The Booming TV Rerun Syndication Cash Cow
Help is wanted. As cable TV try to fill their schedules with rerun TV shows that attract large audiences with proven hit shows. Most of the TV rerun shows come from the broadcast channels, such as, ABC, NBC, CBS and Fox. Because viewers are fragmented and watching other outlets for entertainment, the pool of desired shows (those proven to be a hit) that draws a large audience has shrunk. This creates a boom for their owners as prices skyrocket for them.
It is no different than bidding on Ebay for an item that several really want. The price increases and desire clouds what the item is actually worth. I mean, who would pay $15,000 for a 1975 Chevy Vega? Unless, a few bidders really wanted it.
The TV syndication rerun business is BIG business. The cable bidders include TNT, TBS, USA. which are the largest cable stations with programming like broadcast channels. These cable companies want large viewership because this lures much more advertising and ad revenue. Having a TV show that attracts less viewers decreases ad revenue. Without ad revenue, the station cannot survive. Some cable stations have tried to create their own shows, which is risky. They cost a lot to make and many fail. Netflix has scored twice, their Orange is the New Black and House of Cards are huge successes.
The problem begins with the broadcast stations who also want a hit show for the same reasons. Yet, only 29% of the new shows are renewed for a second season (usually 13 episodes). These failures never get into the rerun mill or offered to cable networks because cable is wanting a TV show with 90-100 episodes. This is their minimum that allows them to run them daily without repeating them twice.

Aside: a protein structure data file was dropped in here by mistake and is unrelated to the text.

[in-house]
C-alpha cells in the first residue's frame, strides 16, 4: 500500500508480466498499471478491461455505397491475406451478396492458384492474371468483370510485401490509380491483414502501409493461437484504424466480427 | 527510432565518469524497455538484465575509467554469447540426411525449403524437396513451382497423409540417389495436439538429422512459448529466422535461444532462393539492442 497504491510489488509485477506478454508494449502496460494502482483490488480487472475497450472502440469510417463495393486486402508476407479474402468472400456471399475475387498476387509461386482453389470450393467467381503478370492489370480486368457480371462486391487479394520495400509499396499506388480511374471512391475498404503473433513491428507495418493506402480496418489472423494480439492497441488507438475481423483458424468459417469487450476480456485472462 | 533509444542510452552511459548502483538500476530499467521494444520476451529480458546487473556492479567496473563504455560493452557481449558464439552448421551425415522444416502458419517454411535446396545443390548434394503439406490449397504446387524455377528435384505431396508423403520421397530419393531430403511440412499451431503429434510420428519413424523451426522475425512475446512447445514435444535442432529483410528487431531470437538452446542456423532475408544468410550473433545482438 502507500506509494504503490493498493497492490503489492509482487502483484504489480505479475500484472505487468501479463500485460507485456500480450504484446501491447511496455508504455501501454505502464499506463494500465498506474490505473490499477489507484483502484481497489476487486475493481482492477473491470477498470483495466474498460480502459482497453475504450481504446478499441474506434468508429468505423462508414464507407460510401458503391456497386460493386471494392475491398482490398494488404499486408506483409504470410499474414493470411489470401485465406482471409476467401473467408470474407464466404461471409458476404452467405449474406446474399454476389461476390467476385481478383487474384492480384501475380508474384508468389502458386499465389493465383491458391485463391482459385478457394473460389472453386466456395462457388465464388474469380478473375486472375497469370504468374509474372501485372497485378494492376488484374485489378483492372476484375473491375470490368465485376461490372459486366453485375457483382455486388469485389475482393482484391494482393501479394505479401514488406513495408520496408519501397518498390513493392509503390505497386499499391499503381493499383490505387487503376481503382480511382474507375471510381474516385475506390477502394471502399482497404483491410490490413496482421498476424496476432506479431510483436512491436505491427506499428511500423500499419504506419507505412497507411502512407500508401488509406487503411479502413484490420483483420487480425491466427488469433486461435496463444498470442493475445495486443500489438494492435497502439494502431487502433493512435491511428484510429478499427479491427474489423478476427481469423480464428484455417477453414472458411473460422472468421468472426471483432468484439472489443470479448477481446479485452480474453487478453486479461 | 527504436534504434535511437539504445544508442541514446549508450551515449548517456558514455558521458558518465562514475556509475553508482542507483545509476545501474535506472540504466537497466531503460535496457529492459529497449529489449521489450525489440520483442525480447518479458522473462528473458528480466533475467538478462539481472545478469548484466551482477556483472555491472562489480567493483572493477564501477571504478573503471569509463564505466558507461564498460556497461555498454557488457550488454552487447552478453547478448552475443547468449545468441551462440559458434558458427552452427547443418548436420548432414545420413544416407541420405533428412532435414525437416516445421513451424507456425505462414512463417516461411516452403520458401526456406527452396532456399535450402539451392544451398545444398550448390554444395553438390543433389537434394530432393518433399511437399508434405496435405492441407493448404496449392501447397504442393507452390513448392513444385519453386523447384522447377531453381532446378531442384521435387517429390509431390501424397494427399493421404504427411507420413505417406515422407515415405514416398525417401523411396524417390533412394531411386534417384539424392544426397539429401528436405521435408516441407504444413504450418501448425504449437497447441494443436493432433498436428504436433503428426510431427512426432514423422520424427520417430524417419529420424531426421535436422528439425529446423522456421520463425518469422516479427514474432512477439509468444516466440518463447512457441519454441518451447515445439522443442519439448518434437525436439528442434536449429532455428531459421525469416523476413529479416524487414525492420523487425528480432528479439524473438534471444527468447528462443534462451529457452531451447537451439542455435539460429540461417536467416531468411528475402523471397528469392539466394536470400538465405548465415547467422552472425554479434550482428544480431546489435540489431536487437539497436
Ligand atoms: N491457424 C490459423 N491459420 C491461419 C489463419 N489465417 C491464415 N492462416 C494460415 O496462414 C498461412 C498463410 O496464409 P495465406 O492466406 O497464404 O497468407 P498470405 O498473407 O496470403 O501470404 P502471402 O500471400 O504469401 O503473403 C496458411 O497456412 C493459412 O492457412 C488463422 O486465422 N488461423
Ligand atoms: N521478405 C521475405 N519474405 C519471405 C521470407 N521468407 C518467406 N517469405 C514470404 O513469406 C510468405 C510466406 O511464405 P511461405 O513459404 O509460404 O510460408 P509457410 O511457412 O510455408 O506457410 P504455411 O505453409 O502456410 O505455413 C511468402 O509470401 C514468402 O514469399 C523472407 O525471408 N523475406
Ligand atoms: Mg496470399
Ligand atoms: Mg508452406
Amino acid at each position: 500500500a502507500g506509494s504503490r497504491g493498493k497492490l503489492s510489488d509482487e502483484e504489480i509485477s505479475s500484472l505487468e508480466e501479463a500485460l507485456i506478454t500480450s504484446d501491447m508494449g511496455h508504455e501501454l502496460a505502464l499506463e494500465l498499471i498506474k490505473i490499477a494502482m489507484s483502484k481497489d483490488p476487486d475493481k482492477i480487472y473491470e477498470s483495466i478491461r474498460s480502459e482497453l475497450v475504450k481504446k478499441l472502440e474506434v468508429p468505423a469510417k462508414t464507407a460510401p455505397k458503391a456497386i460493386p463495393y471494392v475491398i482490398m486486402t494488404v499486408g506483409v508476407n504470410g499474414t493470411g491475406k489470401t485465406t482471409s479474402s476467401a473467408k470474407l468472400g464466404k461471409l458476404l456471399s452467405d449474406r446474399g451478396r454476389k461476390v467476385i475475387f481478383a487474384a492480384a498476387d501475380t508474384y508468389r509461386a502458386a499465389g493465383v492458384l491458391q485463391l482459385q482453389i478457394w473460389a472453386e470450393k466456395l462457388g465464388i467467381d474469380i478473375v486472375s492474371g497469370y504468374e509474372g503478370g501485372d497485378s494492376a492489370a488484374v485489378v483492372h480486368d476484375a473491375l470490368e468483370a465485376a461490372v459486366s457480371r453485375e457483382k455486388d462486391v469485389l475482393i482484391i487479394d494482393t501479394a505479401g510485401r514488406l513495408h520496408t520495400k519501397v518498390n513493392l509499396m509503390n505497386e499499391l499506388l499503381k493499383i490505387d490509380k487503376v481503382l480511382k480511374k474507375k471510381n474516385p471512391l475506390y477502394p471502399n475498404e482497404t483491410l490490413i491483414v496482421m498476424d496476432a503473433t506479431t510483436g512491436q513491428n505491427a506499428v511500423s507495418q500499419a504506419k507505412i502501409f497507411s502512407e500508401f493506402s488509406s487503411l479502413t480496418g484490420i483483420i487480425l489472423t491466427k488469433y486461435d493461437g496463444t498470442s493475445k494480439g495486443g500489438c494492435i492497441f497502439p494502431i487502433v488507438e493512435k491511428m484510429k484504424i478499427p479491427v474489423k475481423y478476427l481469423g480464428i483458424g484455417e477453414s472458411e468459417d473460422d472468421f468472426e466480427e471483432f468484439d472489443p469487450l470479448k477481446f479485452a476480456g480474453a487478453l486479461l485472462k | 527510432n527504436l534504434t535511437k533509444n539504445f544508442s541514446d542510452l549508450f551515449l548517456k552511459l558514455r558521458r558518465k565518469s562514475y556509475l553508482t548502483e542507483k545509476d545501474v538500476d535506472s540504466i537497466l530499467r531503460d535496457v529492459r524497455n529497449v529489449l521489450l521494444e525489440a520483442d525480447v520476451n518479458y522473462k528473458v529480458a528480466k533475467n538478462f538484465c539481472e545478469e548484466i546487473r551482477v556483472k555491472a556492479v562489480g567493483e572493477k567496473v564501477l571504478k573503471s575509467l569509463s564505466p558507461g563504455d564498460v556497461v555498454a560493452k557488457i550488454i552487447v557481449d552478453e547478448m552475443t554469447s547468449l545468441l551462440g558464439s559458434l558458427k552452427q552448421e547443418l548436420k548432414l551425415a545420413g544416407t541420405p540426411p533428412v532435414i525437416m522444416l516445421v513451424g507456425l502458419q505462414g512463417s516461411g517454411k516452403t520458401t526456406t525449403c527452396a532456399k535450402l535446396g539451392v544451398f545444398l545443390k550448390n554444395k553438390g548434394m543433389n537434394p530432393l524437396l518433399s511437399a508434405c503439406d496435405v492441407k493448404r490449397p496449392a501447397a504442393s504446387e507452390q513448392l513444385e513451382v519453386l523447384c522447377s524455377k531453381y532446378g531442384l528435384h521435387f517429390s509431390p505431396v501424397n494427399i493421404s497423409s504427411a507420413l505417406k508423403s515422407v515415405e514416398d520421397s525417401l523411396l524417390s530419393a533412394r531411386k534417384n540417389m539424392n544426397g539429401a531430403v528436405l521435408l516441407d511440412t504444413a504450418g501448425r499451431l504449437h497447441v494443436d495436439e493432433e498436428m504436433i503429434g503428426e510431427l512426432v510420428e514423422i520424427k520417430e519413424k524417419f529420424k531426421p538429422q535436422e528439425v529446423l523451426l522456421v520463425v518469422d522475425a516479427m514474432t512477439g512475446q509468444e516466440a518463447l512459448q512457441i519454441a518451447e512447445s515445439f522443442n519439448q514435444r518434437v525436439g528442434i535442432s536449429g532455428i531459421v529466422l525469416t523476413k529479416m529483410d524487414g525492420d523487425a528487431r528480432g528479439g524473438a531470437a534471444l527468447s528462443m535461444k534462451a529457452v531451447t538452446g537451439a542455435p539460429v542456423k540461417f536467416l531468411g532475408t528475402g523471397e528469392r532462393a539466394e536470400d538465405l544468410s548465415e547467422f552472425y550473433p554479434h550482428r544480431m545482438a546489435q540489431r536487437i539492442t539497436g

How much are we talking about?
The current hot show in syndication, Modern Family, was sold in 2010, and each time the show flashes across the TV screen, the seller receives $1.4 million. The old standards, like Friends or Seinfeld, sold in 1996 and are watched by 24 million viewers, receives $300K per show. These shows ran for well over six years. My favorite, Big Bang Theory, has 23 million viewers and receives $1.5 per episode. Oddly enough, Breaking Bad, which ran over five years and just ended its run. It quickly went into syndication for much lower amounts because its audience is more specific. The same applies for Sex and the City, which targets women. Comedy appeals to a much wider audience and that is what cable networks are looking for to buy. Hit shows are in short supply.
To show this, take TBS cable, 20% of its programming is Big Bang Theory, 40% is filled by other sitcom comedies, 22% is movies. The remaining portions are sports or originals.
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